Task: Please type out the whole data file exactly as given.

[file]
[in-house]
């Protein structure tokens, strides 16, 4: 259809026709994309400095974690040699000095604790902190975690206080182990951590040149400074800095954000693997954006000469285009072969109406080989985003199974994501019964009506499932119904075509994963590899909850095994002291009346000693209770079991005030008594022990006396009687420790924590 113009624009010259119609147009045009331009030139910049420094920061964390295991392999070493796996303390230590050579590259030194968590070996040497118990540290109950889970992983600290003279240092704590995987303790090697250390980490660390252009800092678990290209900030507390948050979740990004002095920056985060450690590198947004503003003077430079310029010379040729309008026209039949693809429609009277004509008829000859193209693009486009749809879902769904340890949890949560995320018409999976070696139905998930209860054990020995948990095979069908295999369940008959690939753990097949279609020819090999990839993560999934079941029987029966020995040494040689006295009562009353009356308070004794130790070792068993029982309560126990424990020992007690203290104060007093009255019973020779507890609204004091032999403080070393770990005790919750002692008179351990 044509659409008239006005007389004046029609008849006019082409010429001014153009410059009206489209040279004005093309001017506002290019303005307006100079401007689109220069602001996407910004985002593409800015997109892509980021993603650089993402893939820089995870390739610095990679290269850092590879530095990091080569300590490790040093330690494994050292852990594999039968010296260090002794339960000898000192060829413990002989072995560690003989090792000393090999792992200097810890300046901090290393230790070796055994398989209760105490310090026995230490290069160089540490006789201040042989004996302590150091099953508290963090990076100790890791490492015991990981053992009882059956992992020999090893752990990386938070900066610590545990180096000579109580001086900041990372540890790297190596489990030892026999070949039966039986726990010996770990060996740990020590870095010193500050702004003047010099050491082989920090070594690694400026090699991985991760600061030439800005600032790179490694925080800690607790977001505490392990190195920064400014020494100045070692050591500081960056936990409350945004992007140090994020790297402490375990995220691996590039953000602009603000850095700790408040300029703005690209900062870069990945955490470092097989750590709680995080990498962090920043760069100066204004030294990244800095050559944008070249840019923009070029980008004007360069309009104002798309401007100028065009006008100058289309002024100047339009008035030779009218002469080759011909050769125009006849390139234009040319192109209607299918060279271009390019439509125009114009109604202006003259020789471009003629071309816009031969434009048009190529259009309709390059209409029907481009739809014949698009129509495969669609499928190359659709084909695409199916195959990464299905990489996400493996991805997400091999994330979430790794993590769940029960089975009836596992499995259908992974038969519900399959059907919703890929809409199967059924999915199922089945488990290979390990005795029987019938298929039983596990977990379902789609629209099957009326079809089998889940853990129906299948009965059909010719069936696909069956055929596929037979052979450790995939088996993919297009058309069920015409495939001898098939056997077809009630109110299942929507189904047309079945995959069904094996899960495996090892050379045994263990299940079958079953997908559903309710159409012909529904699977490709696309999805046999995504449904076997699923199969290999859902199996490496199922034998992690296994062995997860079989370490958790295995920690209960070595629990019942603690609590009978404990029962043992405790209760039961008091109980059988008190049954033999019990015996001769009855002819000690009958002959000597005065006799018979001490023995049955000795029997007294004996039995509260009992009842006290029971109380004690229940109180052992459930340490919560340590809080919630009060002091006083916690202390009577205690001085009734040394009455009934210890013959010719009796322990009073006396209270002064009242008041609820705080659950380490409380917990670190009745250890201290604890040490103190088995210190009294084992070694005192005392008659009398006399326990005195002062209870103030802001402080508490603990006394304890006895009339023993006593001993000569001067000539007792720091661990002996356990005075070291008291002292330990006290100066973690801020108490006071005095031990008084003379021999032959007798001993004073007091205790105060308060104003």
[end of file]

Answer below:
[in-house]
């Protein structure tokens, strides 16, 4: 259809026709994309400095974690040699000095604790902190975690206080182990951590040149400074800095954000693997954006000469285009072969109406080989985003199974994501019964009506499932119904075509994963590899909850095994002291009346000693209770079991005030008594022990006396009687420790924590 113009624009010259119609147009045009331009030139910049420094920061964390295991392999070493796996303390230590050579590259030194968590070996040497118990540290109950889970992983600290003279240092704590995987303790090697250390980490660390252009800092678990290209900030507390948050979740990004002095920056985060450690590198947004503003003077430079310029010379040729309008026209039949693809429609009277004509008829000859193209693009486009749809879902769904340890949890949560995320018409999976070696139905998930209860054990020995948990095979069908295999369940008959690939753990097949279609020819090999990839993560999934079941029987029966020995040494040689006295009562009353009356308070004794130790070792068993029982309560126990424990020992007690203290104060007093009255019973020779507890609204004091032999403080070393770990005790919750002692008179351990 044509659409008239006005007389004046029609008849006019082409010429001014153009410059009206489209040279004005093309001017506002290019303005307006100079401007689109220069602001996407910004985002593409800015997109892509980021993603650089993402893939820089995870390739610095990679290269850092590879530095990091080569300590490790040093330690494994050292852990594999039968010296260090002794339960000898000192060829413990002989072995560690003989090792000393090999792992200097810890300046901090290393230790070796055994398989209760105490310090026995230490290069160089540490006789201040042989004996302590150091099953508290963090990076100790890791490492015991990981053992009882059956992992020999090893752990990386938070900066610590545990180096000579109580001086900041990372540890790297190596489990030892026999070949039966039986726990010996770990060996740990020590870095010193500050702004003047010099050491082989920090070594690694400026090699991985991760600061030439800005600032790179490694925080800690607790977001505490392990190195920064400014020494100045070692050591500081960056936990409350945004992007140090994020790297402490375990995220691996590039953000602009603000850095700790408040300029703005690209900062870069990945955490470092097989750590709680995080990498962090920043760069100066204004030294990244800095050559944008070249840019923009070029980008004007360069309009104002798309401007100028065009006008100058289309002024100047339009008035030779009218002469080759011909050769125009006849390139234009040319192109209607299918060279271009390019439509125009114009109604202006003259020789471009003629071309816009031969434009048009190529259009309709390059209409029907481009739809014949698009129509495969669609499928190359659709084909695409199916195959990464299905990489996400493996991805997400091999994330979430790794993590769940029960089975009836596992499995259908992974038969519900399959059907919703890929809409199967059924999915199922089945488990290979390990005795029987019938298929039983596990977990379902789609629209099957009326079809089998889940853990129906299948009965059909010719069936696909069956055929596929037979052979450790995939088996993919297009058309069920015409495939001898098939056997077809009630109110299942929507189904047309079945995959069904094996899960495996090892050379045994263990299940079958079953997908559903309710159409012909529904699977490709696309999805046999995504449904076997699923199969290999859902199996490496199922034998992690296994062995997860079989370490958790295995920690209960070595629990019942603690609590009978404990029962043992405790209760039961008091109980059988008190049954033999019990015996001769009855002819000690009958002959000597005065006799018979001490023995049955000795029997007294004996039995509260009992009842006290029971109380004690229940109180052992459930340490919560340590809080919630009060002091006083916690202390009577205690001085009734040394009455009934210890013959010719009796322990009073006396209270002064009242008041609820705080659950380490409380917990670190009745250890201290604890040490103190088995210190009294084992070694005192005392008659009398006399326990005195002062209870103030802001402080508490603990006394304890006895009339023993006593001993000569001067000539007792720091661990002996356990005075070291008291002292330990006290100066973690801020108490006071005095031990008084003379021999032959007798001993004073007091205790105060308060104003």